The 2003 Fiesta Bowl seems so long ago. When I learned that Ohio State and Miami had scheduled a home-and-home with each other for the 2010-11 seasons after their encounter in the 1999 Kickoff Classic, it seemed so far in the distance that it would be hard to envision what the two programs would be like. Now on the return leg of the home-and-home, both programs bear only partial resemblances to their former selves. This is mostly the case for Miami, which saw a marked decline in program quality from the soaring heights of the early 2000s. Larry Coker, who won a national title in his first year as head coach, resigned as a punch line. He was replaced by Randy Shannon, who was eventually sacked for poor performance as well. Meanwhile, the luster of the program went south. The Florida Gators assumed supremacy in the state, the Hurricanes demolished their dilapidated Orange Bowl in favor of an atmosphere-poor NFL stadium on the other side of town, and now 9 wins seems like an achievement. Enter Al Golden from Temple, who hopes to right the ship before the NCAA sinks it.
Meanwhile, Ohio State deals with the sudden departure of Jim Tressel from the program he guided for ten years. In addition, it has its own NCAA problems for which the program is optimistic that closure is around the corner. Over eight years removed from that wonderful night in Tempe, Arizona, the Buckeyes and Hurricanes meet for the final time for the foreseeable future. The two teams that contested arguably the best national championship encounters in bowl game history would need to play for all of the Tostitos again, since the B1G TEN and ACC share no bowl affiliations. The Hurricanes are previewed below.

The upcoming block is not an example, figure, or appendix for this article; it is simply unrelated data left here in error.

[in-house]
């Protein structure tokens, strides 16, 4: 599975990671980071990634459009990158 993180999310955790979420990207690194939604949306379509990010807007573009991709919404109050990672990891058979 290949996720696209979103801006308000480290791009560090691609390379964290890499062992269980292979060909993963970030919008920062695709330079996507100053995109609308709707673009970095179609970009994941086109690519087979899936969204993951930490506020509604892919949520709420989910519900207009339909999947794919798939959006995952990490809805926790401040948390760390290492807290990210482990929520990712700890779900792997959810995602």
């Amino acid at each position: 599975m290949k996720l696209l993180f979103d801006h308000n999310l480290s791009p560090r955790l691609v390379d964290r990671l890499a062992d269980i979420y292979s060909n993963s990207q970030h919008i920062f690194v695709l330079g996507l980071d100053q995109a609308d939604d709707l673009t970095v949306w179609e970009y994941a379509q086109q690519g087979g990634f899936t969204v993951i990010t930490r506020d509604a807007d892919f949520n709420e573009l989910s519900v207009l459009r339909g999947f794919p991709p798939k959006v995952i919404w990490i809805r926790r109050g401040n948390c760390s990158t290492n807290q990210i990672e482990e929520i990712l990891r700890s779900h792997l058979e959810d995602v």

Al Golden brought in Jedd Fisch to guide the offense and coach the quarterbacks. Fisch is a West Coast guy, who was with Pete Carroll’s Seahawks in 2010 and, weirdly, with Tim Brewster’s Minnesota Gophers for a cup of coffee the year before that. He will coach Jacory Harris, who returns from suspension to lead the Hurricanes on the field. The senior Jacory Harris (#12) is a friend of the program, his four interceptions against the Buckeyes in 2010 giving Ohio State plenty of breathing room for a fairly easy victory. Of course, we’re not the only college football program that thinks of Harris as a turnover factory. His 3 interception performance against Notre Dame in the Sun Bowl last year comes to mind, as well as a lawlful 7/13, 0 TD 1 INT performance in a loss to Virginia. Also known for his penchant to acquire sacks, a segment of Miami’s fanbase (about 3 of the 14 fans) prefer to see sophomore Stephen Morris (#17) instead. As it stands, Harris is who the Silver Bullets will see again.